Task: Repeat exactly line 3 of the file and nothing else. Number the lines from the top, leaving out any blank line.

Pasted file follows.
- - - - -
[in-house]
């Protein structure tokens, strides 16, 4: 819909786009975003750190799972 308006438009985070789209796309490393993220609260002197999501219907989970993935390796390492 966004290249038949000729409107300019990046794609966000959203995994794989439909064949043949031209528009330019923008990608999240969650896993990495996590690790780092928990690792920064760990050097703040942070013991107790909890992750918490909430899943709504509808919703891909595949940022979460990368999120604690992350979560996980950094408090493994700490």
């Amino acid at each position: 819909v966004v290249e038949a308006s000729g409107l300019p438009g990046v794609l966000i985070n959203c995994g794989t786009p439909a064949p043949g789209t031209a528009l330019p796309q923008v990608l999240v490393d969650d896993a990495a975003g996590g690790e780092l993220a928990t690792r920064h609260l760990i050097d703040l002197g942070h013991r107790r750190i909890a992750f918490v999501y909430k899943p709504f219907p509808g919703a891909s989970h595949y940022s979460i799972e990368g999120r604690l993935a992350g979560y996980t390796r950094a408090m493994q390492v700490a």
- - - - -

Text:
């Amino acid at each position: 819909v966004v290249e038949a308006s000729g409107l300019p438009g990046v794609l966000i985070n959203c995994g794989t786009p439909a064949p043949g789209t031209a528009l330019p796309q923008v990608l999240v490393d969650d896993a990495a975003g996590g690790e780092l993220a928990t690792r920064h609260l760990i050097d703040l002197g942070h013991r107790r750190i909890a992750f918490v999501y909430k899943p709504f219907p509808g919703a891909s989970h595949y940022s979460i799972e990368g999120r604690l993935a992350g979560y996980t390796r950094a408090m493994q390492v700490a």